Why the President should lead management of public finances

President William Ruto during the inspection of Ol Kalou Affordable Housing Project at Ol Kalou town in Nyandarua County on January 11, 2024. [Kipsang Joseph, Standard]

Defining his programme for the year, indefatigable Busia Senator Okoiti Okiya Omtatah declared this was the year of electoral and public finance management reforms.

To the Senator, fixing the electoral process and the Treasury would finally set Kenya on the right path towards democratic and economic growth. Not much can be said on electoral reforms.

In the last four election cycles, Kenya has over-legislated on elections. In 2016, the entire electoral infrastructure was changed, in a process overseen by the bipartisan Orengo-Kiraitu Parliamentary Committee.

The opposition still cried foul, got the election nullified and demanded more reforms. These were instituted prior to the 2022 elections. The losing team still cried foul and now wants more reforms.

I believe the law has taken as far as it can on electoral reforms. No amount of restructuring will fix what are essentially political problems. For instance, creating a Leader of the Official Opposition office may do more to stabilise our elections than further electoral changes. The proposal to review the public finance management infrastructure is however the focus of this week’s column. Senator Omtatah is convinced that at the heart of our public finance challenge is the failure to separate the National Treasury from the Executive. He argues that this intermixing allows the president to inter alia bypass the budget process and discretionary allocate revenue. This position has been articulated quite eloquently by erudite devolution scholar Dr Mutakha Kangu on a related argument that the Treasury as currently existing, runs counter to the devolved system and that the Treasury should be a shared office between two levels of government.

When the Public Finance Management Act was being drafted in 2012, a process I had the privilege of chairing, this position was articulated quite strongly. It failed to carry the day. The same constitutional, practical and political headwinds that it faced would meet any proposed changes today. Constitutionally, the challenge arises from the designation and allocation of roles to a Cabinet Secretary responsible for finance by the Constitution. While the Constitution does not make this Cabinet Secretary in charge of the Treasury, it grants them responsibilities that are traditionally the role of the Treasury.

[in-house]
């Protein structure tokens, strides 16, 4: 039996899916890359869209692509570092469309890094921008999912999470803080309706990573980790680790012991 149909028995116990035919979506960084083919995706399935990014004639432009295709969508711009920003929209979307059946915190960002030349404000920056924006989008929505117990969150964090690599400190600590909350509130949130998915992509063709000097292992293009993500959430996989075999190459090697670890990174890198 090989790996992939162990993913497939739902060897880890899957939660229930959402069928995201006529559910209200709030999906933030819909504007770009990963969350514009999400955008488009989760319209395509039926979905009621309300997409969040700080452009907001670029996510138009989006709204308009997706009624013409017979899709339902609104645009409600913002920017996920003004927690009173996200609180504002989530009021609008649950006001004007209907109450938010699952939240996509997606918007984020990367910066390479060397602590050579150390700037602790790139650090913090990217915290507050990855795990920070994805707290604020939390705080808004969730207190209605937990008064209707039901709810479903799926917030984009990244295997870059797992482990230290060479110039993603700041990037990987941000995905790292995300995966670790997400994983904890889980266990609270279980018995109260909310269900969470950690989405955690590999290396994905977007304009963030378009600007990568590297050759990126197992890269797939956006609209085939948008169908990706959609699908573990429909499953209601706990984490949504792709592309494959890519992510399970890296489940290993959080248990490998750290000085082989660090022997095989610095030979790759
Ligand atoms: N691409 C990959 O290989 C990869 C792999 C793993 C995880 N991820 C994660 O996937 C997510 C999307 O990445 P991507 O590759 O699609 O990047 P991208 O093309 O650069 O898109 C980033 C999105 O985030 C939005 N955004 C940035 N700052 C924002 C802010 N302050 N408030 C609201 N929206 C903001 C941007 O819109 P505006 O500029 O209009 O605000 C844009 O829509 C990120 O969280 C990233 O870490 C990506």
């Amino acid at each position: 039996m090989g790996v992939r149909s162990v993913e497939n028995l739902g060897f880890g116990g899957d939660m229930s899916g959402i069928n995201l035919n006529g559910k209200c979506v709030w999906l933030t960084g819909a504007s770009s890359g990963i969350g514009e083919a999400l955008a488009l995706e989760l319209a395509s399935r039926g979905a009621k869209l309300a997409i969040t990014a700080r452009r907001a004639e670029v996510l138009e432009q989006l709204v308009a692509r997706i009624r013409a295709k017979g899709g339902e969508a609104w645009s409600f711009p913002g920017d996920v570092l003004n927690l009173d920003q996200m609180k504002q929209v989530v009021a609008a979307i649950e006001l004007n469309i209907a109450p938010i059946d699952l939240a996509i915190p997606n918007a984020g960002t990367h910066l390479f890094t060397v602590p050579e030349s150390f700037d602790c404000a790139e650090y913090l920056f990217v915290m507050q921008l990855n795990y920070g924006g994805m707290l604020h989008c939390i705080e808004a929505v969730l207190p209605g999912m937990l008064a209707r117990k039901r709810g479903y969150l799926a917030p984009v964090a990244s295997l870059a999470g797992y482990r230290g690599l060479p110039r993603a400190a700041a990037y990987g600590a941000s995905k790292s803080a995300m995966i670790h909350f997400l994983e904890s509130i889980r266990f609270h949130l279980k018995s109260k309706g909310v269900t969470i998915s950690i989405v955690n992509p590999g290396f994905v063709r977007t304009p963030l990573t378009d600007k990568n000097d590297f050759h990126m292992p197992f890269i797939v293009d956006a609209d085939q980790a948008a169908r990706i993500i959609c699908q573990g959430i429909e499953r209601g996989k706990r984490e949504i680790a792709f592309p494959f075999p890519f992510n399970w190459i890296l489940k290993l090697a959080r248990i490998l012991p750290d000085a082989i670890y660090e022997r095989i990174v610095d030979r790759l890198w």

For instance, in Article 221 this Cabinet Secretary presents the budget estimates to Parliament. This is not just a formal role. Under Article 225, this Cabinet Secretary can stop funds from being transferred to any government organ, including county governments. This presumes they have the levers to effect such stoppages, which the Treasury traditionally holds. Money bills cannot be considered without considering the opinion of this Cabinet Secretary. Given these constitutional allocations, it was difficult to envisage a Treasury that was functionally separated from the Finance Cabinet Secretary. On the practical side, having been granted substantial constitutional roles relating to finance, there were difficulties in envisaging a “shared” or “independent” Treasury that was not answerable to the Cabinet Secretary.

Possible practical difficulties included managing differences of opinion between the person constitutionally responsible for significant elements of finance and an “independent office” on such delicate issues as the management of the economy.

This could easily lead to gridlock with harmful consequences to the economy. Politically, the problem arises from democratic theory and why we elect governments. Elections are won, at least theoretically, based on economic platforms that the voters endorse through the ballot.

Much of this agenda can only be implemented if the elected government has some control over the public finance institutional infrastructure. Without the latter, there would be consistent complaints that the government was being hamstrung by an unruly Treasury, similar to what we are currently hearing about the courts.

I hold the view that if we elect a government, we must give it tools to execute its promised agenda. If it fails, we have an opportunity to send it home in the next election. But to grant a government power and deny it the instruments to exercise the power is inconsistent with the basic tenets of democratic government. I say this knowing the Treasury has been a disappointment in many respects but separating it from the Executive would only create dysfunction without curing of our deeper challenges including theft and waste of public funds and fiscal indiscipline.  

Writer is an advocate of the High Court